Betsi Cadwaladr University Health Board
North Wales Child and Adolescent Mental Health Service
Talking / Staying Connected
Why is talking / staying connected important?
To help keep you in good mental health, talking about your feelings and worries with a trusted person is vital.
If you are worried about something, it can really help to speak with a family member or friend who is a good listener. Being able to discuss your worries and feelings can make you feel less alone with a problem. It can help to know that someone is willing to be there for you by giving attention and listening to you.
Talking about a problem or something that’s worrying you can help you feel more supported, it can help you look at the issue in a calm and different way and help you deal with it and come up with solutions. So talking helps.
By talking about difficulties, other people can give advice. It can help you to reflect and put things in perspective, see other viewpoints and above all, give emotional and/or practical support.
It is important to know that you are not totally on your own with a difficulty. If you are feeling low, it is helpful to spend time with other people and not spend too much time on your own.
Just by talking about your worries, fears and distress with someone you can trust can make you feel better. It can also help you to get things clearer in your mind, to feel more hopeful and to think about possible solutions (Royal College of Psychiatry website).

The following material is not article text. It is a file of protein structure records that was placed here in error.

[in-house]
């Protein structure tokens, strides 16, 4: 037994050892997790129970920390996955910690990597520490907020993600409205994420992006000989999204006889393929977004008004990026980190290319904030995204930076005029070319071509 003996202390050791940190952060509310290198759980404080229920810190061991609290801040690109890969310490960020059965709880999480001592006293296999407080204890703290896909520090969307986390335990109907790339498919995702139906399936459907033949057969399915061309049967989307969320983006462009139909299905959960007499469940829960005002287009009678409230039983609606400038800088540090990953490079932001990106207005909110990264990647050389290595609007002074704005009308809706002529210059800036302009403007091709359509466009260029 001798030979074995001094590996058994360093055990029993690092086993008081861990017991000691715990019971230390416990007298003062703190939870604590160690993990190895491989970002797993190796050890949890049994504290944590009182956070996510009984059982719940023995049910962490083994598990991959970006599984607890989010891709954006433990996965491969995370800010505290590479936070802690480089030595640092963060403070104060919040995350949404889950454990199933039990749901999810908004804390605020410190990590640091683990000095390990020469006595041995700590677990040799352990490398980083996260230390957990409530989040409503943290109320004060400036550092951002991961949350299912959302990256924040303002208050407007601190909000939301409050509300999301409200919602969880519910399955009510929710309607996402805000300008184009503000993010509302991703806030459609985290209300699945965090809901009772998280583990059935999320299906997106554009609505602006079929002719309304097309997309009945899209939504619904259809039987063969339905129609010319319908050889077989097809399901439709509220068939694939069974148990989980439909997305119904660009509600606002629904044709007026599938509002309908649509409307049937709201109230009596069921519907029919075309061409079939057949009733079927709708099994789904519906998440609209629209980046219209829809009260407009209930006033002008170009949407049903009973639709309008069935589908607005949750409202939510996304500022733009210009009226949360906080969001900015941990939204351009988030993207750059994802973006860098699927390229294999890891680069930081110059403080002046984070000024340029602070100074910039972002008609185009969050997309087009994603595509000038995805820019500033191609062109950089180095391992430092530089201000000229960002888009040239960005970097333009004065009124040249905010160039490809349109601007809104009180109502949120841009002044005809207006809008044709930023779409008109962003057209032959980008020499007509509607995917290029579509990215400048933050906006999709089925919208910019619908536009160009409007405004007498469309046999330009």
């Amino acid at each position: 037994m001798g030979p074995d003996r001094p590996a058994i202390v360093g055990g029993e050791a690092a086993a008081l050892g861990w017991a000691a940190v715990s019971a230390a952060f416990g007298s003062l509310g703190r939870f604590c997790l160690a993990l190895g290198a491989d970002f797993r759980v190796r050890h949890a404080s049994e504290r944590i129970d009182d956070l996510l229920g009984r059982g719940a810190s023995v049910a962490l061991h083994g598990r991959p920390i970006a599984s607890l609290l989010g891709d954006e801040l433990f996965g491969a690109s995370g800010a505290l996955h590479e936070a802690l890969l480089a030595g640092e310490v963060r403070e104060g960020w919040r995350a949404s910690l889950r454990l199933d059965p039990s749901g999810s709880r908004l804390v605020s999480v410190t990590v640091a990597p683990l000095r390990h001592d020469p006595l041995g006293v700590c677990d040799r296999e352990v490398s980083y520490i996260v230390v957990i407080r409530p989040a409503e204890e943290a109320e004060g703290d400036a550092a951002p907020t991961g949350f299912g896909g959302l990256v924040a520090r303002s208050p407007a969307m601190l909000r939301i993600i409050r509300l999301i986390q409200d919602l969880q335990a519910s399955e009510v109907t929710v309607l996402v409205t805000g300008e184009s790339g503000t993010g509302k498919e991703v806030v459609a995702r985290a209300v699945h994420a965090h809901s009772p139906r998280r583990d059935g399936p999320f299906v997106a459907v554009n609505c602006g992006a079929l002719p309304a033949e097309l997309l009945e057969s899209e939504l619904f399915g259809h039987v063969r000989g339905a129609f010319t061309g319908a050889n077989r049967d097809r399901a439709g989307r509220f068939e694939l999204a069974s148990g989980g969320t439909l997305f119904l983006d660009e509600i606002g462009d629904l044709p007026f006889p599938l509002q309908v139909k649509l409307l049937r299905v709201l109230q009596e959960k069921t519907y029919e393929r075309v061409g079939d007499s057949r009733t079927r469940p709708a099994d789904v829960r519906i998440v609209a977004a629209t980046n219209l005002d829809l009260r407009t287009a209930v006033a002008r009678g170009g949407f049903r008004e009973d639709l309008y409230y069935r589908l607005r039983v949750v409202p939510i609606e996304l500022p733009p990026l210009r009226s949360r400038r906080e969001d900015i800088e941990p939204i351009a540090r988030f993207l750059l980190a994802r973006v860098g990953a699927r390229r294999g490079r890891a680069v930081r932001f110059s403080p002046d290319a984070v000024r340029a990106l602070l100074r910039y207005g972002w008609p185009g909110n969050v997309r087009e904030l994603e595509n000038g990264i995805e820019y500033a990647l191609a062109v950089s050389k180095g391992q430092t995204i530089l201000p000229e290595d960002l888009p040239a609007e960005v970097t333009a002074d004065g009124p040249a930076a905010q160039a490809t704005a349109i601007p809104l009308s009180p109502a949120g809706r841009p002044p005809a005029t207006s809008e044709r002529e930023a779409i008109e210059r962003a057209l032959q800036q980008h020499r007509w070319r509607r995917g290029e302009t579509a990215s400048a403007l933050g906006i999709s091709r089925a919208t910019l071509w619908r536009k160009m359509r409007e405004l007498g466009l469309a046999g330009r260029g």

Tips on creating the ideal environment for talking about worries
Remember, talking about something that’s stressful and bothering you is not a sign of weakness, many of us need to turn to other people for support during difficult times, it is a way of helping you cope.
However you’re feeling, you don’t have to cope on your own. Asking for help is a really brave and positive thing and help exists in loads of different forms. Examples might include support, advice, information or just somebody to talk to.
If, however, you do not feel able to speak with a family member or friend about something that’s bothering you, there are other people you can turn to, for example a teacher, GP, youth worker or social worker. Please bear in mind that each secondary school has a school counsellor and a school nurse on site weekly which you can access at their drop-ins.
You can also talk with school nurses about emotional problems as well as physical ones.
If you do not feel able to talk with someone face to face, but desperately need to talk with someone, you could contact one of the following organisations:
Childline - Freephone 0800 1111 (24 hours) www.childline.org.uk
Samaritans - 08457 909090 (24 hours, 7 days a week) www.samaritans.org.uk
Get Connected - Freephone 0808 808 4994 (7 days a week 1pm - 11pm) www.getconnected.org.uk